• Boniello M.R.
      • Schwingler P.M.
      • Bonner J.M.
      • Robinson S.P.
      • Cotter A.
      • Bonner K.F.
      Impact of hamstring graft diameter on tendon strength: A biomechanical study.
      A large-scale clinical study relates a reduction in relative risk of almost 15% per 0.5-mm increase in graft diameter.
      • Snaebjörnsson T.
      • Hamrin Senorski E.
      • Ayeni O.R.
      • et al.
      Graft diameter as a predictor for revision anterior cruciate ligament reconstruction and KOOS and EQ-5D values: A Cohort study from the Swedish National Knee Ligament Register based on 2240 patients.
      ,
      • Spragg L.
      • Chen J.
      • Mirzayan R.
      • Love R.
      • Maletis G.
      The effect of autologous hamstring graft diameter on the likelihood for revision of anterior cruciate ligament reconstruction.
      A correlation between graft size and failure rate is demonstrated in multiple studies, with cutoffs established at 8 or 8.5 mm of diameter. These results are in agreement with those of other researchers who found a greater failure rate
      • Magnussen R.A.
      • Lawrence J.T.R.
      • West R.L.
      • Toth A.P.
      • Taylor D.C.
      • Garrett W.E.
      Graft size and patient age are predictors of early revision after anterior cruciate ligament reconstruction with hamstring autograft.
      ,
      • Conte E.J.
      • Hyatt A.E.
      • Gatt C.J.
      • Dhawan A.
      Systematic review hamstring autograft size can be predicted and is a potential risk factor for anterior cruciate ligament reconstruction failure.
      ,
      • Mariscalco M.W.
      • Flanigan D.C.
      • Mitchell J.
      • et al.
      The influence of hamstring autograft size on patient-reported outcomes and risk of revision after anterior cruciate ligament reconstruction: A multicenter orthopaedic outcomes network (MOON) cohort study.
      ,
      • Park S.Y.
      • Oh H.
      • Park S.
      • Lee J.H.
      • Lee S.H.
      • Yoon K.H.
      Factors predicting hamstring tendon autograft diameters and resulting failure rates after anterior cruciate ligament reconstruction.
      and lesser functional results
      • Mariscalco M.W.
      • Flanigan D.C.
      • Mitchell J.
      • et al.
      The influence of hamstring autograft size on patient-reported outcomes and risk of revision after anterior cruciate ligament reconstruction: A multicenter orthopaedic outcomes network (MOON) cohort study.
      with grafts measuring 8 mm in diameter or less.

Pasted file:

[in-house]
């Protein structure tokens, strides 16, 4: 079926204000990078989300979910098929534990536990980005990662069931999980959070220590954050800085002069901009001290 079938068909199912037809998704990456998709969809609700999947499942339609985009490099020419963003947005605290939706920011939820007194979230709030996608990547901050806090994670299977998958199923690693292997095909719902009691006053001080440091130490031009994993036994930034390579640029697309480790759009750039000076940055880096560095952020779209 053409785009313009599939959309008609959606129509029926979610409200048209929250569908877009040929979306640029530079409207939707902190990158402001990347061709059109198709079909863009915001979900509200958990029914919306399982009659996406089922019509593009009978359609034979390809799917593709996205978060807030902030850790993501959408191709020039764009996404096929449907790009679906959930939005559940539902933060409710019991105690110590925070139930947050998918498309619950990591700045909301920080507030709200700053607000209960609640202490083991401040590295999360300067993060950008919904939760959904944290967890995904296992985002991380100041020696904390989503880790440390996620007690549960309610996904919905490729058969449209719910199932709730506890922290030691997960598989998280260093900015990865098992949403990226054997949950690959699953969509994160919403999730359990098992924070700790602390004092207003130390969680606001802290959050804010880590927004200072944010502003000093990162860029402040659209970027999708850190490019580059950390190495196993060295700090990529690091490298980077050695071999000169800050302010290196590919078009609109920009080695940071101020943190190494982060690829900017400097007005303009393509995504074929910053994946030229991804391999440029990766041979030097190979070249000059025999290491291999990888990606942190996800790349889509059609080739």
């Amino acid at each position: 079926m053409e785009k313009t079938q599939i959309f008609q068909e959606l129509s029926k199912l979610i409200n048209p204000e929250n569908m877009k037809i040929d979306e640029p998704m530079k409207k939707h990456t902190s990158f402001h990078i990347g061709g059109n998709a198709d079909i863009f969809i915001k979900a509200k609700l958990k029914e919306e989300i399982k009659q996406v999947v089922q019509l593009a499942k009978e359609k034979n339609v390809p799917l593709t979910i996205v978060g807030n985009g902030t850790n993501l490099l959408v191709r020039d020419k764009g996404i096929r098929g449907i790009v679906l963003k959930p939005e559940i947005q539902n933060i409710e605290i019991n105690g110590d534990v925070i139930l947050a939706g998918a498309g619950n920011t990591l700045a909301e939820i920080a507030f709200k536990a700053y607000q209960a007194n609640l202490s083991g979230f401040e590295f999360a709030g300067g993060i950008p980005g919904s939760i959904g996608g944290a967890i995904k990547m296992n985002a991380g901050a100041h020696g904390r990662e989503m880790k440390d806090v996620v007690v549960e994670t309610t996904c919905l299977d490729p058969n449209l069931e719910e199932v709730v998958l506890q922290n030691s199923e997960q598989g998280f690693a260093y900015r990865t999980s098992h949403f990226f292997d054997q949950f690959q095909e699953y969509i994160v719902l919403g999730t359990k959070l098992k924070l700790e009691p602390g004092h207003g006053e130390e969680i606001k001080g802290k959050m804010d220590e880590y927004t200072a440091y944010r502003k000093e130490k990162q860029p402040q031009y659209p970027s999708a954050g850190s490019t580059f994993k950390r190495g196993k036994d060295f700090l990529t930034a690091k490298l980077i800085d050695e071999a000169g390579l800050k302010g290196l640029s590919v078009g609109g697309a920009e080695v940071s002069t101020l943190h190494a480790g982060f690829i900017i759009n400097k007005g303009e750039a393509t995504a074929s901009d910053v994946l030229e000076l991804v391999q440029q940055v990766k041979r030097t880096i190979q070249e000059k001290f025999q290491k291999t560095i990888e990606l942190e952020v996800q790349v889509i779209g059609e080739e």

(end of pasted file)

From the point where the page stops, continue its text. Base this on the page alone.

Different options can be considered when the harvested graft’s diameter is inferior to the target value. The most frequently used, due to its simplicity and the fact that it doesn’t increase morbidity, is to triple the graft to obtain 5 or 6 strands (5S or 6S).
      • Krishna L.
      • Panjwani T.
      • Ren Mok Y.
      • Keng Lin Wong F.
      • Singh A.
      • Jie Toh S.
      Use of the 5-strand hamstring autograft technique in increasing graft size in anterior cruciate ligament reconstruction.
      ,
      • Brown C.H.
      Editorial Commentary: How to increase hamstring tendon graft size for anterior cruciate ligament reconstruction.
      However, in some situations, length could be unsatisfactory even after tripling the graft or the graft could, even tripled, maintain a smaller diameter than desired. In these cases, another supplementation technique might have to be added.
      The option of a hybrid allograft/autograft is associated with a greater failure rate and a lesser integration than a 4S graft of the same diameter.
      • Wang H.-D.
      • Gao S.-J.
      • Zhang Y.-Z.
      Comparison of clinical outcomes after anterior cruciate ligament reconstruction using a hybrid graft versus a hamstring autograft.
      • Perkins C.A.
      • Busch M.T.
      • Christino M.
      • Herzog M.M.
      • Willimon S.C.
      Allograft augmentation of hamstring anterior cruciate ligament autografts is associated with increased graft failure in children and adolescents.
      • Pennock A.T.
      • Ho B.
      • Parvanta K.
      • Edmonds E.W.
      • Chambers H.G.
      • Roocroft J.H.
      • et al.
      Does allograft augmentation of small-diameter hamstring autograft ACL grafts reduce the incidence of graft retear?.
      In this context, one of the authors started using a partial width quadricipital tendon band (rectus femoris only) as a supplementation technique when a hamstring autograft has a diameter deemed unsatisfactory. Harvesting a quadricipital tendon band in ACL reconstruction is well-established and globally accepted as a principal graft.
      • Hughes J.D.
      • Vaswani R.
      • Gibbs C.M.
      • Tisherman R.T.
      • Musahl V.
      Anterior cruciate ligament reconstruction with a partial-thickness quadriceps tendon graft secured with a continuous-loop fixation device.
      • Kanakamedala A.C.
      • de SA D.
      • Obioha O.A.
      • et al.